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Language Loss and Cultural Consequences
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Language Loss and Cultural Consequences


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  • 1. Deledda International School Language loss andcultural consequences Alessandra Giglio TOK Seminar, 25 January 2013
  • 2. Deledda International School How does this seminar work • First half: Prof. Giglio will talk about the phenomenon of the death of languages and which is its direct cultural consecuence • Second half: the students will be divided into two groups, depending on the language they are studying (or studied until 10° grade) and will meet Goalard and Prof. Sanchez, that will speak about what has been lost and changed in French and Spanish 2
  • 3. Deledda International School 7 billion of people How many languages do we have? 3
  • 4. Deledda International School 4
  • 5. Deledda International School 5
  • 6. Deledda International School 6
  • 7. Deledda International School Why? Because of the supremacy of Lingua Franca. (English, in this particular moment; French, in the past; Spanish, even before, …) 7
  • 8. Deledda International School “Essa non poteva essere la lingua di una cultura, e noi apprezziamo il favore che padre Goudon fece loro quando decise di tornare ad insegnare loro il francese nel 1860. Questa iniziativa li mise in condizione di entrare in contatto con l’alta cultura dell’Occidente” Storico francese in Nuova Caledonia 8
  • 9. Deledda International School Have you ever heard of “biodiversity”? 9
  • 10. Deledda International School So, what’s the point here??! Not a big deal if we loose languages: we will communicate better in the future, that’s it. No, it’s not. 10
  • 11. Deledda International School “Rose is a rose is a rose is a rose” …100% sure?!? G. Stein on Shakespeare’s inspiration • Inuit people have a lot of words to express all the concepts related to “snow”/”ice” 11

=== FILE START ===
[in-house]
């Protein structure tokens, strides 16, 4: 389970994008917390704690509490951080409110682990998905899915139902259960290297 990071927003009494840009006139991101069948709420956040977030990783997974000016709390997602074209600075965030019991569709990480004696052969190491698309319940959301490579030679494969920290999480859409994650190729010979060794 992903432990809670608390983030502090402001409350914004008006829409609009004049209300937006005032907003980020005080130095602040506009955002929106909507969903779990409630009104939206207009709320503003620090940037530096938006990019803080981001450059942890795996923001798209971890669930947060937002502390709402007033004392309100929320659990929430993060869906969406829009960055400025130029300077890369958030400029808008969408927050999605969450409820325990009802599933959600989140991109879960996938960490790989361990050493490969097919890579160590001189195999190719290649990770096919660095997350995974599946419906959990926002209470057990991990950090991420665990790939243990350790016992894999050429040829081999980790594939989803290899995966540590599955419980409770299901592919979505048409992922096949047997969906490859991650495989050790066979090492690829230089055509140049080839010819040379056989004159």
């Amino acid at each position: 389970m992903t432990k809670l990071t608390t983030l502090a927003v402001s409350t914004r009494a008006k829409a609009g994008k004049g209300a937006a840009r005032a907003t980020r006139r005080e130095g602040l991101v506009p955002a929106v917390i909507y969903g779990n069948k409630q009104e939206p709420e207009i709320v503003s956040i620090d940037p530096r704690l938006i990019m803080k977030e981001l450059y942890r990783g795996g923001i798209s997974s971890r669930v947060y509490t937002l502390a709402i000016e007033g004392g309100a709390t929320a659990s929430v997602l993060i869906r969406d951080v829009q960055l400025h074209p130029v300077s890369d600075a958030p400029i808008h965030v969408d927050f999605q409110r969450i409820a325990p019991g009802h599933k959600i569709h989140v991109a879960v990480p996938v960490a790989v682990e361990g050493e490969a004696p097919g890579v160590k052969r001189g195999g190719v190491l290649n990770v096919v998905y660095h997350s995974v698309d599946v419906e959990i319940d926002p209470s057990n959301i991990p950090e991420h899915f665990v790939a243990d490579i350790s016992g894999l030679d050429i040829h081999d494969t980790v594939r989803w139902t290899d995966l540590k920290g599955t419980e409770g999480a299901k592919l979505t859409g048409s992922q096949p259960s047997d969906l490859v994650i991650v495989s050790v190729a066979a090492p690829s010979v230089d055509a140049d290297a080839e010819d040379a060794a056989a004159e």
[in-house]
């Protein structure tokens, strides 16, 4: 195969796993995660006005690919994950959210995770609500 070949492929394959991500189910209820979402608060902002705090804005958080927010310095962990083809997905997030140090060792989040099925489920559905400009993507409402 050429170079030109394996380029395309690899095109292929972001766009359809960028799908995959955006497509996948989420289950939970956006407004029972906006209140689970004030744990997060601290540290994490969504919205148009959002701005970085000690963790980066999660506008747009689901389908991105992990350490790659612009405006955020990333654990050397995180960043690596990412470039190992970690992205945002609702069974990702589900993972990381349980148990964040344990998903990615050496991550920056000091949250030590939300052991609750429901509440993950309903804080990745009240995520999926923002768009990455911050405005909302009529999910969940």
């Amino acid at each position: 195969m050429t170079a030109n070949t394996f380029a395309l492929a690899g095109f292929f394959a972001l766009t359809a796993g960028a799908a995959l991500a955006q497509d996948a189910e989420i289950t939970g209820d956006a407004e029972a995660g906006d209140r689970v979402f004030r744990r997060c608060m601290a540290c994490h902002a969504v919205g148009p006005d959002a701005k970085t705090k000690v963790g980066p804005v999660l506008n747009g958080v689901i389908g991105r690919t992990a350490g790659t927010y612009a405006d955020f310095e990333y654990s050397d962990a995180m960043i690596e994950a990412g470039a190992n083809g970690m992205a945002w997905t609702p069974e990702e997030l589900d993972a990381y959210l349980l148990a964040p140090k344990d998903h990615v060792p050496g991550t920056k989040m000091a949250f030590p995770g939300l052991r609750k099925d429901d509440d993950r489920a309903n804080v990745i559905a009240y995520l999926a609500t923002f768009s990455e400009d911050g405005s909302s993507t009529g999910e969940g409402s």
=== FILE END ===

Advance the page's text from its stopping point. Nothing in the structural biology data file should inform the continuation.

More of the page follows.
• 12. • ‘snowstorm’ — pirsuq/pirsirsursuaqDeledda International School • ‘large ice floe’ — iluitsuq ‘sea-ice’ — siku (in plural = drift ice) • ‘snowdrift’ — apusiniq • ‘pack-ice/large expanses of ice in motion’ — • ‘ice floe’ — puttaaq sikursuit, pl. (compacted drift ice/ice field = sikut • ‘hummocked ice/pressure ridges in pack ice’ — iqimaniri) maniillat/ingunirit, pl. • ‘new ice’ — sikuliaq/sikurlaaq (solid ice cover = nutaaq) • ‘drifting lump of ice’ — kassuq (dirty lump of glacier-calved • ‘thin ice’ — sikuaq (in plural = thin ice floes) ice = anarluk) • ‘rotten (melting) ice floe’ — sikurluk • ‘ice-foot (left adhering to shore)’ — qaannuq • ‘icicle’ — kusugaq • ‘iceberg’ — iluliaq (ilulisap itsirnga = part of iceberg • ‘opening in sea ice imarnirsaq/ammaniq (open water below waterline) amidst ice = imaviaq) • ‘(piece of) fresh-water ice’ — nilak • ‘lead (navigable fissure) in sea ice’ — quppaq • ‘lumps of ice stranded on the beach — issinnirit, pl. • ‘rotten snow/slush on sea’ — qinuq • ‘glacier’ (also ice forming on objects) — sirmiq • ‘wet snow falling’ — imalik (sirmirsuaq = inland ice) • ‘rotten ice with streams forming’ — aakkarniq • ‘snow blown in (e.g. doorway)’ — sullarniq • ‘snow patch (on mountain, etc.)’ — aputitaq • ‘rime/hoar-frost’ — qaqurnak/kanirniq/kaniq • ‘wet snow on top of ice’ — putsinniq/puvvinniq • ‘frost (on inner surface of e.g. window)’ — iluq • ‘smooth stretch of ice’ — manirak (stretch of snow-free ice • ‘icy mist’ — pujurak/pujuq kanirnartuq = quasaliaq) • ‘hail’ — nataqqurnat • ‘lump of old ice frozen into new ice’ — tuaq • ‘snow (on ground)’ — aput (aput sisurtuq = avalanche) • ‘new ice formed in crack in old ice’ — nutarniq • ‘bits of floating ice’ — naggutit, pl. • ‘slush (on ground)’ — aput masannartuq • ‘hard snow’ — mangiggal/mangikaajaaq • ‘snow in air/falling’ — qaniit (qanik = snowflake) • ‘small ice floe (not large enough to stand on)’ — masaaraq • ‘air thick with snow’ — nittaalaq (nittaallat, pl. = • ‘ice swelling over partially frozen river, etc. from water snowflakes; nittaalaq nalliuttiqattaartuq = flurries) seeping up to the surface’ — siirsinniq • ‘hard grains of snow’ — nittaalaaqqat, pl. • ‘piled-up ice-floes frozen together’ — tiggunnirit • ‘feathery clumps of falling snow’ — qanipalaat • ‘mountain peak sticking up through inland ice’ — nunataq • ‘new fallen snow’ — apirlaat • ‘calved ice (from end of glacier)’ — uukkarnit • ‘snow crust’ — pukak • ‘edge of the (sea) ice’ — sinaaq 12